The advantages of a fixed, non-rotating racquet head frame holding fixture are readily apparent from a consideration of the accompanying illustrations. Since fixture 10 is non-rotatable but rigidly fixed by neck extension 34 to microcomputer and housing unit 18, no pivot structure exists beneath fixture 10 such as in prior art machines. Fixture 10 is thus suspended over clear space and accessibility for the operator of the machine is therefore improved over prior art designs.

The second main component of a preferred embodiment of the present invention is the use of a pair of combination tensioning and holding clamp units 12, which yields important advantages in string tensioning. Each combination unit 12, as shown in FIG. 1 and FIG. 2, lies in closely coupled relation to fixture 10. A detailed perspective view of one of the pair of combination units 12 is shown in FIG. 3. In accordance with FIG. 3, each combination unit 12 generally comprises a linear actuator 38, a string clamp 40, a shuttle 42, a strain transducer 44, three computer control buttons 46, and a pre-tensioner 48.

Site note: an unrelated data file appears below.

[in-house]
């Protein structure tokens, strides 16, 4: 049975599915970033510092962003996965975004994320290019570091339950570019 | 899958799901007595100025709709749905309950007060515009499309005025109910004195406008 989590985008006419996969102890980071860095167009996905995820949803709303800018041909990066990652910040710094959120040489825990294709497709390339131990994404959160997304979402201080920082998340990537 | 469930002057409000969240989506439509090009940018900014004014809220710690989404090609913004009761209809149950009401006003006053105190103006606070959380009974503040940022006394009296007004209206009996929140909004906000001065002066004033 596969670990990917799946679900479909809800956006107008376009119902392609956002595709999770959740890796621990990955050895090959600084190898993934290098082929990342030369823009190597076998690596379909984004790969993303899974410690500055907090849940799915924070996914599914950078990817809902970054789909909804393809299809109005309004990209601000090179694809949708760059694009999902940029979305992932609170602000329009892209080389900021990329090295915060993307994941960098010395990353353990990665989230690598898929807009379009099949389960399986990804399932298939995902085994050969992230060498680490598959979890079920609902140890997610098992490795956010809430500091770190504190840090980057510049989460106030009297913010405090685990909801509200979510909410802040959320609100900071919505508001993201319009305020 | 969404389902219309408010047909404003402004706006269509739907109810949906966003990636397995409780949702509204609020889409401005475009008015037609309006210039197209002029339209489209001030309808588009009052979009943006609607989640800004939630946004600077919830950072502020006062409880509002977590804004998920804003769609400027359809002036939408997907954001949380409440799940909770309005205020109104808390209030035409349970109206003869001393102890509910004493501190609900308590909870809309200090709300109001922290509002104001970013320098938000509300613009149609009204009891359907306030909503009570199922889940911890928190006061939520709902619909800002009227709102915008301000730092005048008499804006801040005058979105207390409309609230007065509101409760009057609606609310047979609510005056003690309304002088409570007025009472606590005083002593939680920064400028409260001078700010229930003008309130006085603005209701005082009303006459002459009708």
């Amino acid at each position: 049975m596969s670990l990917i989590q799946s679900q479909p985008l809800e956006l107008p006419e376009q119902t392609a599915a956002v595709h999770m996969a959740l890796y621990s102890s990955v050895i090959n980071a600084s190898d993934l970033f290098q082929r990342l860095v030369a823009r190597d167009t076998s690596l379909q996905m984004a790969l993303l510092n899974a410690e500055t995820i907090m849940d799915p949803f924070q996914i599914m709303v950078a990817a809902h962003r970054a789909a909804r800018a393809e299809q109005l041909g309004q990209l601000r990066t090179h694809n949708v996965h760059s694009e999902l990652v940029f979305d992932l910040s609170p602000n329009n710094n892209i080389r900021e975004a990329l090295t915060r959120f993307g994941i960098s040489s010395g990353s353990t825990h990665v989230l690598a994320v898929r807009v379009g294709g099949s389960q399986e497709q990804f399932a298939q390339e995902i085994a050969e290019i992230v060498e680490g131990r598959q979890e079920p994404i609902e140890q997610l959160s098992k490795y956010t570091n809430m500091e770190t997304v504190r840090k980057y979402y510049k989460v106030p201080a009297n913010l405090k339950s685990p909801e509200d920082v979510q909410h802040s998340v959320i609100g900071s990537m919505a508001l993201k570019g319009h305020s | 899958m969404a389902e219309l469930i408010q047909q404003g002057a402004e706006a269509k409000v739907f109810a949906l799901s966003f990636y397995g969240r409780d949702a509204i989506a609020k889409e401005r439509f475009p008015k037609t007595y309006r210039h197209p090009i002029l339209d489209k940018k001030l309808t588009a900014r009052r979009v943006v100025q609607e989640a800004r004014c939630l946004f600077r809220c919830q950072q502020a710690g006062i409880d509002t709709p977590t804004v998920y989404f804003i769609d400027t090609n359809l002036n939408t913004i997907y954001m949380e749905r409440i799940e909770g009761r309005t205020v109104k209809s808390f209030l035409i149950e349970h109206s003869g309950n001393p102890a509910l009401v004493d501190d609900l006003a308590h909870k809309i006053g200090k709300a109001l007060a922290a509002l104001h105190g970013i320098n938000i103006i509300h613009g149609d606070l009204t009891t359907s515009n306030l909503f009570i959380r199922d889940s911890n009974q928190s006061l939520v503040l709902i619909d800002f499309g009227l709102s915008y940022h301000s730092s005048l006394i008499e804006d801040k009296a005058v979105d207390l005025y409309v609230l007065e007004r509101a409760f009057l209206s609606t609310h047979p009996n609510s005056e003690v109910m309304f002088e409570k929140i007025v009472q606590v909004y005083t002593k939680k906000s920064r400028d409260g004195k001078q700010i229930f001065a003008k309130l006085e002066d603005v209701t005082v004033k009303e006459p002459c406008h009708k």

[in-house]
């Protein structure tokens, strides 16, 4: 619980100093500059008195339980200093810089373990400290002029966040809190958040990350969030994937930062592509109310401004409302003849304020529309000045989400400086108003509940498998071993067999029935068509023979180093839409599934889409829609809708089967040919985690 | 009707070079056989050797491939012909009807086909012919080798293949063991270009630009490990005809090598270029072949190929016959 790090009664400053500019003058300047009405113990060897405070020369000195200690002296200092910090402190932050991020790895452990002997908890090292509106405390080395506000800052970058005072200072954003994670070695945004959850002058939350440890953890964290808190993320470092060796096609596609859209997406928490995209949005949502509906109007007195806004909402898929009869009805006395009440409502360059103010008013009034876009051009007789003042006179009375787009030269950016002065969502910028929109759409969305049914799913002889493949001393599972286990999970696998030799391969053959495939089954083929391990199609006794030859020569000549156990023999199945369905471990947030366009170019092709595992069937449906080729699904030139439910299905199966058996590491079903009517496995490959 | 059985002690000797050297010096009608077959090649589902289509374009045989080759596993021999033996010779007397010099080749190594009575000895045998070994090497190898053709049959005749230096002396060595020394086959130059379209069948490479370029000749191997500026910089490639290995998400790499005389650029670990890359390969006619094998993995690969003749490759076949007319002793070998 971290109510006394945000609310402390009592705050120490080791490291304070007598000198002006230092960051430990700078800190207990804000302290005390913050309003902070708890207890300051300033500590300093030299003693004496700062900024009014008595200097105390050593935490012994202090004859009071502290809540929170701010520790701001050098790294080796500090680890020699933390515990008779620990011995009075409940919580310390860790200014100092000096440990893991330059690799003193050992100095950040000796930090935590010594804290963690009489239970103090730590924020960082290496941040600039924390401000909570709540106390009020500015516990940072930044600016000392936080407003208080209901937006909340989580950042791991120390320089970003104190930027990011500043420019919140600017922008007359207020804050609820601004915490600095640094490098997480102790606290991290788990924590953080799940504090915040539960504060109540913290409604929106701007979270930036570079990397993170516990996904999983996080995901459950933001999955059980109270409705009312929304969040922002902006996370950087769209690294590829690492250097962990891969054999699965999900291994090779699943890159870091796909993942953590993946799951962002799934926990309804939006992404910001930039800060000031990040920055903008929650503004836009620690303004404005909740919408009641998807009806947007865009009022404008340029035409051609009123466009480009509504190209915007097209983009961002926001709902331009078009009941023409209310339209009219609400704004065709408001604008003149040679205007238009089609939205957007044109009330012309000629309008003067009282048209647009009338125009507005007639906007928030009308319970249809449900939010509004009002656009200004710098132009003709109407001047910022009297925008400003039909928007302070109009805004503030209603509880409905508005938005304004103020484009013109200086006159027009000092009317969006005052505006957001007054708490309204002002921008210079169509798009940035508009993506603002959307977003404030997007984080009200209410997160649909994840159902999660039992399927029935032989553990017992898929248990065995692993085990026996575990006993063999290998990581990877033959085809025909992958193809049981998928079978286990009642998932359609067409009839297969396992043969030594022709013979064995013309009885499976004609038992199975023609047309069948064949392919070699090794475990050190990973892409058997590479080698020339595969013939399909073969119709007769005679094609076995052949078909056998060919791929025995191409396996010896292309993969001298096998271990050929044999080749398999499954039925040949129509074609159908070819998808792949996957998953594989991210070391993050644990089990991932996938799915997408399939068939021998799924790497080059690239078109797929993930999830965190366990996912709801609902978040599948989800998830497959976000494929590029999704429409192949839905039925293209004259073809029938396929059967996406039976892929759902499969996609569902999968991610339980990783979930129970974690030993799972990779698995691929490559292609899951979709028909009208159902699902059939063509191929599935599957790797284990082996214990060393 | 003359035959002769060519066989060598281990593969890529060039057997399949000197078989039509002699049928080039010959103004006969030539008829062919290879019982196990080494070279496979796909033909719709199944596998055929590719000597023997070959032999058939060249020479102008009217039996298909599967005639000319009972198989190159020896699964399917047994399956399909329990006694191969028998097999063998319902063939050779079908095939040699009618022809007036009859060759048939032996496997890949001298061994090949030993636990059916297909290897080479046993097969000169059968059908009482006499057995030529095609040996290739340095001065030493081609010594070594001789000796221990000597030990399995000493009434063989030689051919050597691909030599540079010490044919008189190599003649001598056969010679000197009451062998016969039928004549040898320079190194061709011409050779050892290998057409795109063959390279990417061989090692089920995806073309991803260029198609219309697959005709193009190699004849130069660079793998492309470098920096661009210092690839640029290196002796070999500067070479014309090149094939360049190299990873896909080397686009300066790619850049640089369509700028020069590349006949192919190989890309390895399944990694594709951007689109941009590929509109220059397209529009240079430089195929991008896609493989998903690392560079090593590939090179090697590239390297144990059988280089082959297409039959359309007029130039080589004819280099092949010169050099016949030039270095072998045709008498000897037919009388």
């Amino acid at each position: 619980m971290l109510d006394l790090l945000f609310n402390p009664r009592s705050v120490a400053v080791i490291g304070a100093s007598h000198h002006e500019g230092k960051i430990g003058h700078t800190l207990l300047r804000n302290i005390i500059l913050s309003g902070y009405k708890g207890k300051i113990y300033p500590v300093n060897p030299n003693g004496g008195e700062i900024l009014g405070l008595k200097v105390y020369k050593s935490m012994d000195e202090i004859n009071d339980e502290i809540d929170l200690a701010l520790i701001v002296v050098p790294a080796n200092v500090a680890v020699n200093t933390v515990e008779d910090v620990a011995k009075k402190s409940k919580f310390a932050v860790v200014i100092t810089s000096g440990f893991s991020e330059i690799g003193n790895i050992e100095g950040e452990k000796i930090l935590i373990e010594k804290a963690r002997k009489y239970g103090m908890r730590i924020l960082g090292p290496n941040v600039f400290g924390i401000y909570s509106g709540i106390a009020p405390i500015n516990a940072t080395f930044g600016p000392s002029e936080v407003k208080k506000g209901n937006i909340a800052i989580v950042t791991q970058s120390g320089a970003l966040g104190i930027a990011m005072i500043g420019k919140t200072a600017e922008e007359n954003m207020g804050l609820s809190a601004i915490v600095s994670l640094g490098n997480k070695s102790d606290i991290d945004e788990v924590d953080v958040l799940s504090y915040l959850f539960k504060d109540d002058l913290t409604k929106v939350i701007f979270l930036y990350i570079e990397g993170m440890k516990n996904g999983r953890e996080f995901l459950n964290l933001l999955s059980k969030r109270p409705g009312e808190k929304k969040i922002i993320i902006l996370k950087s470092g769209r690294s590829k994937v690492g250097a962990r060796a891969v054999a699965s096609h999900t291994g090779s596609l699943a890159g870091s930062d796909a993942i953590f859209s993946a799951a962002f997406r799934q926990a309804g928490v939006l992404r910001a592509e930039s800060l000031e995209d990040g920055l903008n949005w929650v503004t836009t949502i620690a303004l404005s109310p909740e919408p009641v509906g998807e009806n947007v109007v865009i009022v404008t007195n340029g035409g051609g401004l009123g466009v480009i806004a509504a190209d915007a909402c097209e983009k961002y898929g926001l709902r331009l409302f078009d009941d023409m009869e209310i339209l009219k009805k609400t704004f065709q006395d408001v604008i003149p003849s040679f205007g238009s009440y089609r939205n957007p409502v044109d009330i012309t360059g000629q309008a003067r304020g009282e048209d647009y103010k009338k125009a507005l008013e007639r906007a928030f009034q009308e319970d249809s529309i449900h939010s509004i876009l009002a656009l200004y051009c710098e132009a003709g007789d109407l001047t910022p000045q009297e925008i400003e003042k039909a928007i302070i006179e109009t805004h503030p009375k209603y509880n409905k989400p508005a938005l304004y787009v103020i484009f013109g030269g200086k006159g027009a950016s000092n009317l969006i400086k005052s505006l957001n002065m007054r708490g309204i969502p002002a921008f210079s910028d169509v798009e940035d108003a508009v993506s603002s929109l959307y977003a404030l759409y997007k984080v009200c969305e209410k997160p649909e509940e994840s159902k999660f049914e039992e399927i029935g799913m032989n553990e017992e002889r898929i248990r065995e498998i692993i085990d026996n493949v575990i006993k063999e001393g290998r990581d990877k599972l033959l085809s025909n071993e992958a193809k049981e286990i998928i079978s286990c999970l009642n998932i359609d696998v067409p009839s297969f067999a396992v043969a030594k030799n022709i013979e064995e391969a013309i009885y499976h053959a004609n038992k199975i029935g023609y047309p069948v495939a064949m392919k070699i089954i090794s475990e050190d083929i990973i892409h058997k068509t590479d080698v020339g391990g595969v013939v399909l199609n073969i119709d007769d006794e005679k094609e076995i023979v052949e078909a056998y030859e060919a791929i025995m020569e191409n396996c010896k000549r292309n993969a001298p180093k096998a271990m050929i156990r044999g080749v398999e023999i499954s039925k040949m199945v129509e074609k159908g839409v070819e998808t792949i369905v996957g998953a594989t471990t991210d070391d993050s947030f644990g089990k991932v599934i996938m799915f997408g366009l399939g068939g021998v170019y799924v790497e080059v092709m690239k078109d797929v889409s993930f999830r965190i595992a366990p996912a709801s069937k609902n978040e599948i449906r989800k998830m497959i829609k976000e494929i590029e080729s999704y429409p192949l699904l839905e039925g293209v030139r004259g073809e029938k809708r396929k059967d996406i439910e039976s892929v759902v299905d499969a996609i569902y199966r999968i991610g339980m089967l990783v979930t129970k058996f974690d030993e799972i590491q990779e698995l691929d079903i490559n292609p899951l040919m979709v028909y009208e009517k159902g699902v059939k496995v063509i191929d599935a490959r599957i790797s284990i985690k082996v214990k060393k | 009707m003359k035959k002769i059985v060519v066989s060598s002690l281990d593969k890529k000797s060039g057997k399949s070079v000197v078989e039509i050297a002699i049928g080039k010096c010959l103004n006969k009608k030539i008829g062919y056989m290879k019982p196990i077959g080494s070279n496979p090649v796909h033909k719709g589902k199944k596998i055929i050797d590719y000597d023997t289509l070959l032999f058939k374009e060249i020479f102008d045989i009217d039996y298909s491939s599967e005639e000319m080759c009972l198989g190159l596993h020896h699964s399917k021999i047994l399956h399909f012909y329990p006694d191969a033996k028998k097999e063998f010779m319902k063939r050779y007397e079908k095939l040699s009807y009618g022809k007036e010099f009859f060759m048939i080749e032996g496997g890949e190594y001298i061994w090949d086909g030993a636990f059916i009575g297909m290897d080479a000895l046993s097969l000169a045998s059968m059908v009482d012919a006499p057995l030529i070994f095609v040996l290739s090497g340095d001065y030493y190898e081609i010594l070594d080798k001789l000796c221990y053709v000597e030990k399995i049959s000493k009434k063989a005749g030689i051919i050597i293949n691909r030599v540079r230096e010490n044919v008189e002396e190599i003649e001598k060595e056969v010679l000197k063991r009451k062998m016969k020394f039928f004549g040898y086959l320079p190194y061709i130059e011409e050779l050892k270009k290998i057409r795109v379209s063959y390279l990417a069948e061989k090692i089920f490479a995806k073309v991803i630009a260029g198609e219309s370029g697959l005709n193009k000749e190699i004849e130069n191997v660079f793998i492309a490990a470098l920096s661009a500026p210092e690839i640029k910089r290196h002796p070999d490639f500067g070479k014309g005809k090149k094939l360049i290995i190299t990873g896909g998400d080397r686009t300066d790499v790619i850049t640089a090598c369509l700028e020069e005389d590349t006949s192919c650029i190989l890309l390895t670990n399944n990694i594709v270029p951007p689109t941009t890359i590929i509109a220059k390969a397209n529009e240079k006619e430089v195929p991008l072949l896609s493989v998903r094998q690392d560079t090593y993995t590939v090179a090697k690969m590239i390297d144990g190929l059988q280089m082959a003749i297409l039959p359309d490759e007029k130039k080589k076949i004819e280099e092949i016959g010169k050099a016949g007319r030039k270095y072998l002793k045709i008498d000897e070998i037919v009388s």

In the preferred embodiment, linear actuator 38 of each combination unit 12 is an electro-mechanical linear actuator with a horizontally reciprocating beam 50, although any type of linear actuator could be used in alternative embodiments, including pneumatic, hydraulic, dropweight, spring and manual-powered linear actuators.

Each combination unit 12 further includes a string clamp 40, as shown in FIG. 3. String clamp 40 comprises a pair of opposed gripping jaws 52 adapted to receive and clamp therebetween a string 80 to be tensioned. A clamp actuating lever 54 is provided for displacing jaws 52 from and to each other. A strain transducer 44 forms part of string clamp 40 for the purpose of sensing the tension developed in the string. Located at the side of string clamp 40, strain transducer 44 senses the angular deflection of string clamp 40 under the string tension load.